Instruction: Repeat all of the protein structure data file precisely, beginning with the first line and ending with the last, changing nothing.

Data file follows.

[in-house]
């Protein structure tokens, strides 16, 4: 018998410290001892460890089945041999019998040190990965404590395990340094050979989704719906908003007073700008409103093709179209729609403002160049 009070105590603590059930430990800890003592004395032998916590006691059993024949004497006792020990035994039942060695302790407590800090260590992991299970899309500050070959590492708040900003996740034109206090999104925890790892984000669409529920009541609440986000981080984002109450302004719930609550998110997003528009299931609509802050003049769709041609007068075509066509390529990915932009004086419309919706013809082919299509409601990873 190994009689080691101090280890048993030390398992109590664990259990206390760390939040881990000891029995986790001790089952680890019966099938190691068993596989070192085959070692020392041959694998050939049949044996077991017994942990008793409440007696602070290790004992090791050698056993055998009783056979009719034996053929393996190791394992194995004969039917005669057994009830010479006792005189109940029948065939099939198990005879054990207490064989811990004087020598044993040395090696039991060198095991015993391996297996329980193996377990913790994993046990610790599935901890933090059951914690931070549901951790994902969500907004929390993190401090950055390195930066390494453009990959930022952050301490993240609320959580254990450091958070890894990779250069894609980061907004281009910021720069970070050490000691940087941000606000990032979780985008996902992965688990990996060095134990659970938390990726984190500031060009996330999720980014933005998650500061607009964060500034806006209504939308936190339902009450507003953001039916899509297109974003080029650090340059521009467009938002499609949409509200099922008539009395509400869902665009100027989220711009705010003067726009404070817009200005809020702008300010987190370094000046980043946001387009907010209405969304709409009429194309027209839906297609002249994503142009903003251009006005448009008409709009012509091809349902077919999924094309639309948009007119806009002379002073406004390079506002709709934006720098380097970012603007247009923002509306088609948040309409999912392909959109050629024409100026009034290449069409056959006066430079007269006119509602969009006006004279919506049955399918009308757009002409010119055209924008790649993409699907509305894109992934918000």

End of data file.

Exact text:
[in-house]
């Protein structure tokens, strides 16, 4: 018998410290001892460890089945041999019998040190990965404590395990340094050979989704719906908003007073700008409103093709179209729609403002160049 009070105590603590059930430990800890003592004395032998916590006691059993024949004497006792020990035994039942060695302790407590800090260590992991299970899309500050070959590492708040900003996740034109206090999104925890790892984000669409529920009541609440986000981080984002109450302004719930609550998110997003528009299931609509802050003049769709041609007068075509066509390529990915932009004086419309919706013809082919299509409601990873 190994009689080691101090280890048993030390398992109590664990259990206390760390939040881990000891029995986790001790089952680890019966099938190691068993596989070192085959070692020392041959694998050939049949044996077991017994942990008793409440007696602070290790004992090791050698056993055998009783056979009719034996053929393996190791394992194995004969039917005669057994009830010479006792005189109940029948065939099939198990005879054990207490064989811990004087020598044993040395090696039991060198095991015993391996297996329980193996377990913790994993046990610790599935901890933090059951914690931070549901951790994902969500907004929390993190401090950055390195930066390494453009990959930022952050301490993240609320959580254990450091958070890894990779250069894609980061907004281009910021720069970070050490000691940087941000606000990032979780985008996902992965688990990996060095134990659970938390990726984190500031060009996330999720980014933005998650500061607009964060500034806006209504939308936190339902009450507003953001039916899509297109974003080029650090340059521009467009938002499609949409509200099922008539009395509400869902665009100027989220711009705010003067726009404070817009200005809020702008300010987190370094000046980043946001387009907010209405969304709409009429194309027209839906297609002249994503142009903003251009006005448009008409709009012509091809349902077919999924094309639309948009007119806009002379002073406004390079506002709709934006720098380097970012603007247009923002509306088609948040309409999912392909959109050629024409100026009034290449069409056959006066430079007269006119509602969009006006004279919506049955399918009308757009002409010119055209924008790649993409699907509305894109992934918000």